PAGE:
The support network Essie has to make her life (and ours) as easy as possible is pretty vast. She has: a paediatric consultant, a community children’s nurse, a carer that comes every evening to our house to help with bathtime and bedtime (Essie hates being naked due to her sensory imbalance, so bathtime is not really an enjoyable experience for me or Essie, as she screams and cries and often has a panic attack, then screams even more when you dry her and put cream on for her eczema), a child disability social worker, a physiotherapist, an occupational therapist (two of them, as you need a health one and a social services one where we live), a speech and language therapist (due to her unsafe swallow, which means she cannot feed anything orally so is fed solely via a nasal gastric tube), a dietician (she doesn’t move, so gained weight too quickly and needed to have her feed reduced and reduced to a mere 120ml five times a day) and respite care and support for us as a family provided by Chestnut Tree House (a children’s hospice, who are amazing – we ran a 10k for them in September and by way of a very small thank you raised over £1,600, go us!). In addition, Essie has also been to see an ophthalmologist to check what her eyesight is like (not too sure what she does/doesn’t have here as its difficult to tell in a baby before they are one year old), had an MRI (of her brain) and EEG (when you get lots of leads stuck to your head and look like a solitaire board) to try and better understand her severe epilepsy, been to a neurosurgeon to see if she needed an operation on a blockage in her brain (she doesn’t, thankfully) and also been to see a surgeon about getting her feeding tube moved to one that goes direct into the stomach via a “button” on your tummy. But Essie can’t have any operations at the moment as needs a high level of oxygen support 24/7 to help her breathe (since the August pneumonia episode), so we’ve been told that its very likely she wouldn’t survive the anaesthetic. That’s a chance we just don’t want to take at the moment.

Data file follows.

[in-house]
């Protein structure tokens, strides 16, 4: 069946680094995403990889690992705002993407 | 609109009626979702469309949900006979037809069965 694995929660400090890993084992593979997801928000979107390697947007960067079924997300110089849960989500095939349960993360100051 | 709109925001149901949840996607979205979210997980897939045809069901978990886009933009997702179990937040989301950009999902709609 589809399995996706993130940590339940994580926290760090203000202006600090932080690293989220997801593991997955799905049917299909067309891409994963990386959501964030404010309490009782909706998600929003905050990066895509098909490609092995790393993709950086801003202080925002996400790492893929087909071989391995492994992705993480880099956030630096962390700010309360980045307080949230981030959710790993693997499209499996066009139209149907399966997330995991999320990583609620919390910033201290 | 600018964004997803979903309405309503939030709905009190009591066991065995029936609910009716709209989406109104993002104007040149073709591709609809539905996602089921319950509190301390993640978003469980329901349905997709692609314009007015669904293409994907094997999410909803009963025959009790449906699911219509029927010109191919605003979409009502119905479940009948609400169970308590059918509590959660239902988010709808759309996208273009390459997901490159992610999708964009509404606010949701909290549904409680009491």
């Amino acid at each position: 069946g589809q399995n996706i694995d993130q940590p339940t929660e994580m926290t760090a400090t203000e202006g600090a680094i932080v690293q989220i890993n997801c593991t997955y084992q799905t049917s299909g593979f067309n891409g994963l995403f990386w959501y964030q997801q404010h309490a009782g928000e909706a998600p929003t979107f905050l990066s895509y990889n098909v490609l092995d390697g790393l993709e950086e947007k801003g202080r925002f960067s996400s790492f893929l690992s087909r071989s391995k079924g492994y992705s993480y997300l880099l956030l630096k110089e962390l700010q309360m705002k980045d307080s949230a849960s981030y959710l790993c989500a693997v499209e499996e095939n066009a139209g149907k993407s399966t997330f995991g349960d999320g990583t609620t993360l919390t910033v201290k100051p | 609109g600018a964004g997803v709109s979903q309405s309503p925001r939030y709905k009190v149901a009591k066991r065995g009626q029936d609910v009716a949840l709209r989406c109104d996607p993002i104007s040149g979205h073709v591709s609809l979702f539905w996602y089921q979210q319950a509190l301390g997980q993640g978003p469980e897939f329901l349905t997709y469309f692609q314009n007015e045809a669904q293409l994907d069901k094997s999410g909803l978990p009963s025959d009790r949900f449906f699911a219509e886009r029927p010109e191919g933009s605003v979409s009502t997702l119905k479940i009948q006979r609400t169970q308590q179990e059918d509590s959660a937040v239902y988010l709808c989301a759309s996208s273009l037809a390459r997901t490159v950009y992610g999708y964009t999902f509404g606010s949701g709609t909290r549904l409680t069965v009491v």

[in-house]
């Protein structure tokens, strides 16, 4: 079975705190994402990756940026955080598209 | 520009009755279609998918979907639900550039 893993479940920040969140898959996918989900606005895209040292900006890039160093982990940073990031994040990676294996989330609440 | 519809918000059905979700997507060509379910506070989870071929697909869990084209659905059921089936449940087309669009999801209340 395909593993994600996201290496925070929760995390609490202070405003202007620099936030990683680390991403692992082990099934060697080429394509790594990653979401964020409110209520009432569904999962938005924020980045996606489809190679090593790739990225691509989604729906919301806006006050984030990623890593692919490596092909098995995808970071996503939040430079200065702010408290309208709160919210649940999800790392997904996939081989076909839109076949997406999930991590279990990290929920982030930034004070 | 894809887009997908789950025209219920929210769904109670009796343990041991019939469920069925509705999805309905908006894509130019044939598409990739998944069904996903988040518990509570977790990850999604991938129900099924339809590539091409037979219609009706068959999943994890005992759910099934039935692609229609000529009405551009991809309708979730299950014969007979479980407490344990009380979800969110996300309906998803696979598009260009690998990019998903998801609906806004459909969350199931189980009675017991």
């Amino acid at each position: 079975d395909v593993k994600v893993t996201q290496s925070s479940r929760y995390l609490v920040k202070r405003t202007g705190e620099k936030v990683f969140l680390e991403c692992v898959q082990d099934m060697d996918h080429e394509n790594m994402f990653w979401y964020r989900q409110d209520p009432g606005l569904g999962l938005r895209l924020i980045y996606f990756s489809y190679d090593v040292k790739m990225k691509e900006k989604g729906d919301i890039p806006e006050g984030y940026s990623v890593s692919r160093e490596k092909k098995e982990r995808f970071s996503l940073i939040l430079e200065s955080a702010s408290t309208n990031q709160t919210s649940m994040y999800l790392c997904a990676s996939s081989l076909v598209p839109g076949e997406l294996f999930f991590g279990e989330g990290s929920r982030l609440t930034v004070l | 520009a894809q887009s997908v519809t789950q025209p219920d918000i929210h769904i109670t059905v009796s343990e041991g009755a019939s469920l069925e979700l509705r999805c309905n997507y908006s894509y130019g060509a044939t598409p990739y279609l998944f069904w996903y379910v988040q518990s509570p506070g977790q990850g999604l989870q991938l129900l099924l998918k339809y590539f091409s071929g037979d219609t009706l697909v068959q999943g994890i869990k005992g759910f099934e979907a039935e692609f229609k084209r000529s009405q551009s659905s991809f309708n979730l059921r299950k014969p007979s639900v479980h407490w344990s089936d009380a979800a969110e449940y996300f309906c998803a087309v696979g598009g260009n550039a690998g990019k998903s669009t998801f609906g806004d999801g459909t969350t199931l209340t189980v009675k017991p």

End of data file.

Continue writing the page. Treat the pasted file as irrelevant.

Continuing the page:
There is an awful lot going on in Essie’s life – and because of this ours. But Essie is a triplet so we cannot let her and all of her requirements take over our lives. My husband and I are bringing up three 9 months old babies, it’s just that one of them happens to be severely disabled. We very much believe you take one day at a time and I’m very lucky that my husband is an amazing hands-on Daddy. I couldn’t do all ‘this’ (i.e. Essie) without him. Having a disabled baby doesn’t have to mean you never leave the house, it just takes a bit more effort and planning to get places but it’s possible and we try to get out as much as we can. We want Essie to experience as much as her siblings do and this is massively helped by us finally getting our Blue Badge. Although it is funny when we go out, as Essie suffers from hypothermia – as her brain injury means she can’t regulate her body temperature – so whether it’s 5 degrees or 35 degrees outside she’s wrapped up under several blankets and has a woolly hat on. We have also affectionately nicknamed Essie “Baby Compo” after the character in Last of the Summer Wine as she’s always in her woolly hat. The girl has a signature look and isn’t even one year old yet!

Has being a Mummy to a disabled baby changed me. I guess so. Being a Mummy has changed me, but that’s a cliché I think every Mummy would tell you. I do thank Essie everyday as believe she has made me a better person, as I am more patient than I used to be. Plus I am prepared to fight to get her what she needs and ask for help from anyone, as there is no point being proud and struggling when there is support out there to use.

Because of Essie I want people to realise that there is no stigma to being disabled and anyone who wants to understand what’s “wrong” with Essie and what it means should ask. It might sound odd, but I am happy to explain to people about Essie when we’re out and about and get asked. We are a bit of an attraction as it is given our huge buggy and then on top of this Essie has tubes over her face for oxygen and feeding. I would rather answer questions than hear people making their own comment or judgement. That is one of the things that makes being a Mummy of a disabled baby so hard, the comments made by a few and the stares. Don’t be afraid of Essie. She is a special little lady and I hope she can teach others all she has taught me.